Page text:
A ROW has broken out over plans to build a bigger incinerator for burning animal carcasses in the tiny village of Charltons, near Guisborough.

Some residents say the furnace would cause excessive noise, smell and traffic.

But Ted and Jean Noddings, who run the horse and cattle slaughterers J E Noddings & Son, say they have no choice if their business - which has been in the village since the 1920s - is to survive.

The Noddings' application for the eight square metre incinerator - which will be twice as big as the existing one - is due to go before the planning committee of the North Yorks National Park Authority on Thursday.

Objectors have already collected more than a hundred signatures opposing the scheme. In a letter to the authority, resident Patricia Lucas says people are worried about truckloads of carcasses coming into the village at all hours of day and night.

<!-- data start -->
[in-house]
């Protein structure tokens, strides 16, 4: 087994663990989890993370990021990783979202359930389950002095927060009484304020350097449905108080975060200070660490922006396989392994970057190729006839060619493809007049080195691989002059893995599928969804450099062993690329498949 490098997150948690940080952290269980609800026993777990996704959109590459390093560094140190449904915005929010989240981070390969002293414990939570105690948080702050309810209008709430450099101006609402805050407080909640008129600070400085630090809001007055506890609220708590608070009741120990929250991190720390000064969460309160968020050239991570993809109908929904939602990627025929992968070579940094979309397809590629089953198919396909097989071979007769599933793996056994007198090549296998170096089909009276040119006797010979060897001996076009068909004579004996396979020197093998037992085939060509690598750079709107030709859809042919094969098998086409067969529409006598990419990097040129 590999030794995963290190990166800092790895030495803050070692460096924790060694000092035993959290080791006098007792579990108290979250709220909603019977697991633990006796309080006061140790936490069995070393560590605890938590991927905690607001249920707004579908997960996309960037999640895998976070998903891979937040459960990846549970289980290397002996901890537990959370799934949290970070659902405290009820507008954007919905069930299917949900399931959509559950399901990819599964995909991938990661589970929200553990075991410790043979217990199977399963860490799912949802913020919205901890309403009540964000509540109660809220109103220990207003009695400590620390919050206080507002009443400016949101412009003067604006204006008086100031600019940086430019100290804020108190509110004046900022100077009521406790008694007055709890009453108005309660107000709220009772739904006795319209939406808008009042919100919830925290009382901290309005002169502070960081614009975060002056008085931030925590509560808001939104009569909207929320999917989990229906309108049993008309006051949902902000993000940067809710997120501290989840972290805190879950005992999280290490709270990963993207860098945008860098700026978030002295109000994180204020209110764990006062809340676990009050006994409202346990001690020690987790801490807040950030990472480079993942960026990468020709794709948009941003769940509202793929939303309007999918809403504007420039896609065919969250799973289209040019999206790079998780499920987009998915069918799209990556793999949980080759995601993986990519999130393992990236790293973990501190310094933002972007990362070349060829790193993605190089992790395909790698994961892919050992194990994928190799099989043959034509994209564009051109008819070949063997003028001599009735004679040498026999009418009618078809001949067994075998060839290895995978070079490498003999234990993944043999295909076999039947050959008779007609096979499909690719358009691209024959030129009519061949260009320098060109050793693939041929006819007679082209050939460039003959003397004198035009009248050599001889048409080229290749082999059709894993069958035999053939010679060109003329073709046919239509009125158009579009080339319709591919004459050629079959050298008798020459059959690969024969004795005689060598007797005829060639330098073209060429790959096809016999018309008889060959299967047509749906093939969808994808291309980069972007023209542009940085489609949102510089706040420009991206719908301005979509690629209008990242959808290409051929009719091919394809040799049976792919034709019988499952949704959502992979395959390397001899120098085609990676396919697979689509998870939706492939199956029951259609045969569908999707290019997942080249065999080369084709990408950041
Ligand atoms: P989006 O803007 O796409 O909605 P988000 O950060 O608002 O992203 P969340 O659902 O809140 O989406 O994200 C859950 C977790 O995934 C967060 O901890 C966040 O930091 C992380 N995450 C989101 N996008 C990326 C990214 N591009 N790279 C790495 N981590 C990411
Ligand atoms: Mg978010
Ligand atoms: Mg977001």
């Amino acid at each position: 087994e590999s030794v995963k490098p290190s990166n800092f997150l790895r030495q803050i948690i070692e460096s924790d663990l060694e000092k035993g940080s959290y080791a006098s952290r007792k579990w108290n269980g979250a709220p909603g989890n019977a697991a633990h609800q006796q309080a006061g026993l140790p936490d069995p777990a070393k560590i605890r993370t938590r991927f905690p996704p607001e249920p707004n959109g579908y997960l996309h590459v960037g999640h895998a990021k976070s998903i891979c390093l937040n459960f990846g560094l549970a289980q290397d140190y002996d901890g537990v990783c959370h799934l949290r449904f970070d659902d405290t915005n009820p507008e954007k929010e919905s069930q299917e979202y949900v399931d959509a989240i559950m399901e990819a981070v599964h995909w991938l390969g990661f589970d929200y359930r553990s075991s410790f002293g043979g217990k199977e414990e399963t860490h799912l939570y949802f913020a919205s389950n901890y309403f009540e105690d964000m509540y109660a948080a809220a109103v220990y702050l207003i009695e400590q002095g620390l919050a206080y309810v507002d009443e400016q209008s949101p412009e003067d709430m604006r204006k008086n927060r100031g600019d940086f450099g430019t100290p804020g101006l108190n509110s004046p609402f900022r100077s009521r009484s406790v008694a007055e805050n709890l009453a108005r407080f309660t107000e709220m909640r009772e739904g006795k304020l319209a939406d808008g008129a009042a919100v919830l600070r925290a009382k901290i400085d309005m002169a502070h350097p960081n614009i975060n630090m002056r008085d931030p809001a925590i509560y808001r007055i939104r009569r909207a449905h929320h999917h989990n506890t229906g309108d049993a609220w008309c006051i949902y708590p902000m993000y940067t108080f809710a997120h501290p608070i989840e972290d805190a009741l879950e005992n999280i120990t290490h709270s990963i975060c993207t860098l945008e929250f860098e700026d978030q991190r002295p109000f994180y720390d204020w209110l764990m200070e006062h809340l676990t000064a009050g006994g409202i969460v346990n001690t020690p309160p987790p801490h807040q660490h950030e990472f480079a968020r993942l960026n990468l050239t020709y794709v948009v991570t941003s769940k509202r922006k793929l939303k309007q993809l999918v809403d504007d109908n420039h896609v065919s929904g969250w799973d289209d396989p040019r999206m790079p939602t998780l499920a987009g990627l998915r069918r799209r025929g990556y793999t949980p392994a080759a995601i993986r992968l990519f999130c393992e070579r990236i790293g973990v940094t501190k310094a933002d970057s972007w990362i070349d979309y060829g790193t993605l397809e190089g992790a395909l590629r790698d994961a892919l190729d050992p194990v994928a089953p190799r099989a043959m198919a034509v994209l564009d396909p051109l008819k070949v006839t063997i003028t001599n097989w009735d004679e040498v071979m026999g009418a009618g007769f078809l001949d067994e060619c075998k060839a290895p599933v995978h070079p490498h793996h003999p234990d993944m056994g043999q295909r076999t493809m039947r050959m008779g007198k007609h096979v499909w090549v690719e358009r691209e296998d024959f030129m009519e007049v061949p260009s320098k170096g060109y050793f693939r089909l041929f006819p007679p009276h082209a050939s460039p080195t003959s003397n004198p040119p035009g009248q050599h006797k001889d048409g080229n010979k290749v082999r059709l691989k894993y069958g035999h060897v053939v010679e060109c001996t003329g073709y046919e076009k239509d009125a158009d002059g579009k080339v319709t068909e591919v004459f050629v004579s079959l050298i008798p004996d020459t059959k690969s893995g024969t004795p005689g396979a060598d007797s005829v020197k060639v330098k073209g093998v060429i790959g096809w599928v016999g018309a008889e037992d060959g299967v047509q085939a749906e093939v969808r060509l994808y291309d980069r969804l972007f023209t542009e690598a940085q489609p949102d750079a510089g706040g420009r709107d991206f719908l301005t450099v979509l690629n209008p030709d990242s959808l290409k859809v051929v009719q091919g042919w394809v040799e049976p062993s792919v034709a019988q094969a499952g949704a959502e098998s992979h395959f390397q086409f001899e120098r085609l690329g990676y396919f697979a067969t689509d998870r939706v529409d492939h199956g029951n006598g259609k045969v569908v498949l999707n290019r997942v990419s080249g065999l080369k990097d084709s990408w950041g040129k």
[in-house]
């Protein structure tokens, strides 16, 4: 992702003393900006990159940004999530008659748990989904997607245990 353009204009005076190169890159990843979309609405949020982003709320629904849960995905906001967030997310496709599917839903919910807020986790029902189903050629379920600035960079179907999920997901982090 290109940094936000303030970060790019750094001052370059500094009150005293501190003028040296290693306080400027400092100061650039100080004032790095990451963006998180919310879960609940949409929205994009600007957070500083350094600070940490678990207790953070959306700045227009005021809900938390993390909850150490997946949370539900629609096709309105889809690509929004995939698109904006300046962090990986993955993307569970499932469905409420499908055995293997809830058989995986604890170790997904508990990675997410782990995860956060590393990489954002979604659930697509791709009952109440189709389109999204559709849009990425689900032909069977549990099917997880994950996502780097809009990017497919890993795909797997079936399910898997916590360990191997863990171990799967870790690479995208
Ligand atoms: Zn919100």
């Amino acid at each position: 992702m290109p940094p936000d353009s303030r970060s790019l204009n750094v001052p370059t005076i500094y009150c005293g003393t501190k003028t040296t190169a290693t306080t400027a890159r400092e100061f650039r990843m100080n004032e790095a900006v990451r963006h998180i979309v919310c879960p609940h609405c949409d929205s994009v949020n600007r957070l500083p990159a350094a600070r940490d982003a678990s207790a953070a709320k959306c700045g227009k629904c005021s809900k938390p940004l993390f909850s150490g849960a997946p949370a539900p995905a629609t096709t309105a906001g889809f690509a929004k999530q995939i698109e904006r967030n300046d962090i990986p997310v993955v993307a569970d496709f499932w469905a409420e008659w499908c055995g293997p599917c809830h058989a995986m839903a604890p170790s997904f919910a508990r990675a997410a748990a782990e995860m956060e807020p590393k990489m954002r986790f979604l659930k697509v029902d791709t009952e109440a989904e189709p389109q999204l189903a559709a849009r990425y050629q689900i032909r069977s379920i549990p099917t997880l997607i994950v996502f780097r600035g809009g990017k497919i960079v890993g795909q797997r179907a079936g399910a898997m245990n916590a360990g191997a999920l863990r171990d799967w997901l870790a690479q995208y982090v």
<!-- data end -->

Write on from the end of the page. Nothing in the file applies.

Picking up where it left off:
"The large number of carcasses arriving on the site, resulting from the increase in business, will certainly give rise to highly unpleasant smells and clouds of flies."

The letter says the taller chimney would be 'a veritable blot on the National Park landscape, impossible to screen.'

MP Ashok Kumar has also voiced concern about the scheme.

"There are probably far better places for a plant of this kind in an existing industrial area rather than next to a small village," he said.

Not all villagers are opposed to the scheme.

Alfred Edwards said: "I'm not bothered at all. I wouldn't have thought it would make any difference."

Another villager said Charltons was split between those who supported the Noddings and those who objected to the furnace.

"Many of us have not signed the petition," she said. "It's his livelihood when it comes to it. I don't think it will be that bad."

Mr Noddings said new legislation meant he was no longer able to dissect animals before burning them, so a bigger incinerator that could take whole carcasses was necessary.

"It's going to make no difference to the number of carcasses coming to the site. We are not entrepreneurs and we are not trying to make our business any bigger."

His wife added: "We are doing no harm, we are just trying to survive in our business."